Farrow, Trevor C. W., and Lesley A. Jacobs. The Justice Crisis : the Cost and Value of Accessing Law. UBC Press, 2020.
That Indigenous people in Canada were victimized for well over a century by the residential schools system for Aboriginal children is not in question. The system, which amounted to an “assault on child and culture,” was designed to “kill the Indian in the child.” Whether the legal system – purporting to provide some form of compensation in the context of claims by survivors and their families – has provided justice is a much more open question. The costs – financial, social, health, time, and so on – associated with pursuing the resolution of residential schools claims through the justice system have been enormous. These costs feed skepticism about the commitment of the justice system to the process of truth and create immense barriers to progress towards reconciliation.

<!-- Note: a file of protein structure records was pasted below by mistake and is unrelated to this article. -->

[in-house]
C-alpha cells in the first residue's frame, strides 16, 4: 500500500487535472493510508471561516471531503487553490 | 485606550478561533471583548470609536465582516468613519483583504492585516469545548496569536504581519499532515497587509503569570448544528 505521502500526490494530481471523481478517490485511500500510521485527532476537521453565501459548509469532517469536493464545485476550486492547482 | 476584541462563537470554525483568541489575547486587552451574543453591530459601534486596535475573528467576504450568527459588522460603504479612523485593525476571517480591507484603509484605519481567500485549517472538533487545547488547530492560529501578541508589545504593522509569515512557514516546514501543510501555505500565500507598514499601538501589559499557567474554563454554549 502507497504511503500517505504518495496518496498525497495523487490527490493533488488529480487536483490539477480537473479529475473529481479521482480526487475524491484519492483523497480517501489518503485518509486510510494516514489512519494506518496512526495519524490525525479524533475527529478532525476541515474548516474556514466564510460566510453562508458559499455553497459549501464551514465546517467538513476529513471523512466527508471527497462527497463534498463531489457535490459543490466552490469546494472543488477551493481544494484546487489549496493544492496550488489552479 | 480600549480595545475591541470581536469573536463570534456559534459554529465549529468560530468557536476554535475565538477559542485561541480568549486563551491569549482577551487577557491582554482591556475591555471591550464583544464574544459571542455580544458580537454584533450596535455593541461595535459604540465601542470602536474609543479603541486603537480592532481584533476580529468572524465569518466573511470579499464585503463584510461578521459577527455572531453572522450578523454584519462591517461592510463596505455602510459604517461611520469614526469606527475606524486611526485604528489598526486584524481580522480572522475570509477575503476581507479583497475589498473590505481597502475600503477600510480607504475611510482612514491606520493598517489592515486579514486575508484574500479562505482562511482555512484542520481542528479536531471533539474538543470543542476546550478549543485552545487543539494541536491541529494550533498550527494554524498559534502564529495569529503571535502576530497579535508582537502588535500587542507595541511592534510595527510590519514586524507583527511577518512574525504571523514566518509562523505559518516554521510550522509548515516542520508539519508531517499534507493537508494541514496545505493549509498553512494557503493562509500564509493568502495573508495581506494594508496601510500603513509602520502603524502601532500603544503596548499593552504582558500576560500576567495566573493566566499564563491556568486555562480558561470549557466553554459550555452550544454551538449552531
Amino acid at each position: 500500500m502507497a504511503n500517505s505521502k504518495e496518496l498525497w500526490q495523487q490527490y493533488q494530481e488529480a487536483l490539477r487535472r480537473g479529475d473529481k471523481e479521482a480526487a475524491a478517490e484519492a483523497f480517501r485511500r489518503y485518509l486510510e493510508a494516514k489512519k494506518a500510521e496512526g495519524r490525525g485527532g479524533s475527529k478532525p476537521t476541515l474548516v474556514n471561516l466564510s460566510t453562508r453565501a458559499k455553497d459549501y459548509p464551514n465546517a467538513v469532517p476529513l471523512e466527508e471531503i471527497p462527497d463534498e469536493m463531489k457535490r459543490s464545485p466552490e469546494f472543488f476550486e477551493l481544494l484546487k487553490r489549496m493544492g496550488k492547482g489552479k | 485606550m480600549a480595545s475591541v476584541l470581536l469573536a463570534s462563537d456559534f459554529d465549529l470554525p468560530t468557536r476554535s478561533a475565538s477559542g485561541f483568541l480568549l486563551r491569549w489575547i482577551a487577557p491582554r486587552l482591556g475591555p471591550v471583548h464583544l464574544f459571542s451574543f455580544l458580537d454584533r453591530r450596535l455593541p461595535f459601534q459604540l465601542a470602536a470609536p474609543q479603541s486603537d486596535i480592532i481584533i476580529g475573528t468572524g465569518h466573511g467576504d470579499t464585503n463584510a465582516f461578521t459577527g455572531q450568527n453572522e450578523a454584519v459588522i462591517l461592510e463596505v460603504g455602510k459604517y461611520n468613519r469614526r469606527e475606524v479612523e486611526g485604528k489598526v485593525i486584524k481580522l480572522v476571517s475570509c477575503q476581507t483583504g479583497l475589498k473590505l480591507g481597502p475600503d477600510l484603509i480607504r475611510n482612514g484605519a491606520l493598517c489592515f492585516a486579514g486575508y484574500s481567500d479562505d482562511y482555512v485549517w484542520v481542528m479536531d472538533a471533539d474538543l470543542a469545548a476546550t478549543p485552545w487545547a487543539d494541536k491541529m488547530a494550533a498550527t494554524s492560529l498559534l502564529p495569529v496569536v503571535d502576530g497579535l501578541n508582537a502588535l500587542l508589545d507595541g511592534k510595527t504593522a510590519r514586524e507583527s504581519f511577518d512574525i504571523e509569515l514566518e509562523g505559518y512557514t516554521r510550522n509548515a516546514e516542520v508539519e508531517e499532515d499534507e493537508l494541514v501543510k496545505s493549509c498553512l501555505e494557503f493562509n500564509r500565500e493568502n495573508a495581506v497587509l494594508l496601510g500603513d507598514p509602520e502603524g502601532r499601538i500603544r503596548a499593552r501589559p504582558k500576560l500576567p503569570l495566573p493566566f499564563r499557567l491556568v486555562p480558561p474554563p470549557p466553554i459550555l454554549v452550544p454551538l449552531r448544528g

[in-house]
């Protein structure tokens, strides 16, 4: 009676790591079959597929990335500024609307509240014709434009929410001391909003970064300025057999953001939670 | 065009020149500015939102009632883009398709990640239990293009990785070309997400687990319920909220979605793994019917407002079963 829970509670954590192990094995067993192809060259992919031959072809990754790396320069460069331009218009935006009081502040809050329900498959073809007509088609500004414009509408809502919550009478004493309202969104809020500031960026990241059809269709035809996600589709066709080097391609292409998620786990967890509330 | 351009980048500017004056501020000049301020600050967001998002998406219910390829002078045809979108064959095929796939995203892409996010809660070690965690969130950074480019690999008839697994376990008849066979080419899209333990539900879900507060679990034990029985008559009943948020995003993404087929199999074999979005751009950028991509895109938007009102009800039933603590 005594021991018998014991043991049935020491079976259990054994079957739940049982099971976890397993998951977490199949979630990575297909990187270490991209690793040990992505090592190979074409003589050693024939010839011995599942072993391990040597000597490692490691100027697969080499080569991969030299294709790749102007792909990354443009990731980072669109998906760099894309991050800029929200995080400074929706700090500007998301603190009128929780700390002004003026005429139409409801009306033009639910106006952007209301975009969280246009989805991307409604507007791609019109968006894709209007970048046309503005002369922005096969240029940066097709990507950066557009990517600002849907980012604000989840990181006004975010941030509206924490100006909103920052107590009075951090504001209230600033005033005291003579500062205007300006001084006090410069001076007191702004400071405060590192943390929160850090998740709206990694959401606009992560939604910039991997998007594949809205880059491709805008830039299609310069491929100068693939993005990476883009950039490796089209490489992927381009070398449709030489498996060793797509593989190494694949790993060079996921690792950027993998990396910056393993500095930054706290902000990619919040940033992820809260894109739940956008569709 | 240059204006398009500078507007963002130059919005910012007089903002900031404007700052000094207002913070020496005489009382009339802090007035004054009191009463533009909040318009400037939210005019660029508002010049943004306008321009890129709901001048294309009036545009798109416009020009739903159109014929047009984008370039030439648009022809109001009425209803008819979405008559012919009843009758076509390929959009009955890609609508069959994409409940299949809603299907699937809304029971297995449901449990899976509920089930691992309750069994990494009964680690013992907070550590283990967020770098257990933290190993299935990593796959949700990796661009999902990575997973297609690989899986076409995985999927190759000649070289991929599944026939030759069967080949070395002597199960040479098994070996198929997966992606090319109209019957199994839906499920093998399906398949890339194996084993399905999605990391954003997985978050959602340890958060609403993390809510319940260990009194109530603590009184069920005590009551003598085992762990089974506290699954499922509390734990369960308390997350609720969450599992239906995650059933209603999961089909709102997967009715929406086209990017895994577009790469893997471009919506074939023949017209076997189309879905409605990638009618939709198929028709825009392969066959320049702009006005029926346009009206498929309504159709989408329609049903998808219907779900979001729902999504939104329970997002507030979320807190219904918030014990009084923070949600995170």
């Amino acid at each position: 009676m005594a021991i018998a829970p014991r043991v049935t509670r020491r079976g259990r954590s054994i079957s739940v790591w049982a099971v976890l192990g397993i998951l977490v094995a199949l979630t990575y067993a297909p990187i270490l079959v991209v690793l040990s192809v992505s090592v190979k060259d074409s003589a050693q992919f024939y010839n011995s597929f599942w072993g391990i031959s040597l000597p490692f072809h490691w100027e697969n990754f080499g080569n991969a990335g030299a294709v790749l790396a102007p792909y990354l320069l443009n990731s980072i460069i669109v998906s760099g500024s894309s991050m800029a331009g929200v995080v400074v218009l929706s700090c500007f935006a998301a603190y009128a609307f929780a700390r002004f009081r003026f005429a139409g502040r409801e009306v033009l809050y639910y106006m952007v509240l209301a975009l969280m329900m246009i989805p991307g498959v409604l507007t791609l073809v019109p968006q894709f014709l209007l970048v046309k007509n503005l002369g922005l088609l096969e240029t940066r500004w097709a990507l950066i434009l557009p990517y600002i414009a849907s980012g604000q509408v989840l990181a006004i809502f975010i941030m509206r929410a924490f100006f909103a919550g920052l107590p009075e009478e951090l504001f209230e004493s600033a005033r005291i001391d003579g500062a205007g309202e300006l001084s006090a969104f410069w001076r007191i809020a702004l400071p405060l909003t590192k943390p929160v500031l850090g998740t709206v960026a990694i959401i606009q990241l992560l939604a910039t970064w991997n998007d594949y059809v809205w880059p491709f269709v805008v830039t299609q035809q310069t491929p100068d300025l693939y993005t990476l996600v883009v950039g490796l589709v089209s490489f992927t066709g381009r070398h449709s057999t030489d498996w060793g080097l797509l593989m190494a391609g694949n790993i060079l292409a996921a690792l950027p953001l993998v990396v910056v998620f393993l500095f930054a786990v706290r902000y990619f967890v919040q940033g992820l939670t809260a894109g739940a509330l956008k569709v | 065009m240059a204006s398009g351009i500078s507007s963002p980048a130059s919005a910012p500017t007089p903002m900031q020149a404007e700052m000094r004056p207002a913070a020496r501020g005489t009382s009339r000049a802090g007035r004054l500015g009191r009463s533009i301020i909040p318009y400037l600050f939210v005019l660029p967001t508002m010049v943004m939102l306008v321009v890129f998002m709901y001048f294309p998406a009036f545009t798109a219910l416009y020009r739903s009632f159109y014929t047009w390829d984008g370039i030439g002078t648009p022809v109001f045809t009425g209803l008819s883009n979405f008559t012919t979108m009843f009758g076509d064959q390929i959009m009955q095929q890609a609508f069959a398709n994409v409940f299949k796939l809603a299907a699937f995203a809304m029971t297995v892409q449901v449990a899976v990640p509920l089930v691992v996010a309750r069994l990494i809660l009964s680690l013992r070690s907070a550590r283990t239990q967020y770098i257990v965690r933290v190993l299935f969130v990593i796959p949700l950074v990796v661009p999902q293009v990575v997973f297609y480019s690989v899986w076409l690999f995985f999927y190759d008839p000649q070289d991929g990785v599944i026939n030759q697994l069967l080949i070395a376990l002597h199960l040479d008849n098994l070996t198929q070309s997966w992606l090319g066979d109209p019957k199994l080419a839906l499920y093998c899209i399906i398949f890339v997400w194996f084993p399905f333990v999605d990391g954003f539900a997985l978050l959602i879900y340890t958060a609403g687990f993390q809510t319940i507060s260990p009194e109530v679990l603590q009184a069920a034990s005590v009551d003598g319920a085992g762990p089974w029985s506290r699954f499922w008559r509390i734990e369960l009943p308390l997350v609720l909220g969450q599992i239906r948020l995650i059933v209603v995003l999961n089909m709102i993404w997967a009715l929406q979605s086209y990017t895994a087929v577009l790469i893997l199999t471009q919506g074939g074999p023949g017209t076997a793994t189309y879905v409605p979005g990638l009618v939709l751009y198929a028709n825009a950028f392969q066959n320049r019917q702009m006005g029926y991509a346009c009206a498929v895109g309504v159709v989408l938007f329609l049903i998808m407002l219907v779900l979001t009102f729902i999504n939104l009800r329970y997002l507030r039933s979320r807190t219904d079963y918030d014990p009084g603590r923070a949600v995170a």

The point of this chapter, part of the body of Costs of Justice research, is primarily to call out some of the problematic steps in the various residential schools claims processes that have resulted in and allowed for those costs, and to situate those processes and costs in current ongoing truth and reconciliation efforts in Canada. In addition to the residential schools litigation, I will briefly mention several other problematic cases and contexts to make the point that, when thinking about access to justice, the residential schools litigation is not an isolated incident but rather part of a continuum that many see as costly, unequal, and alienating justice in Canada.
Farrow, Trevor C. W., "Truth, Reconciliation, and the Cost of Adversarial Justice" (2020). Articles & Book Chapters. 2851.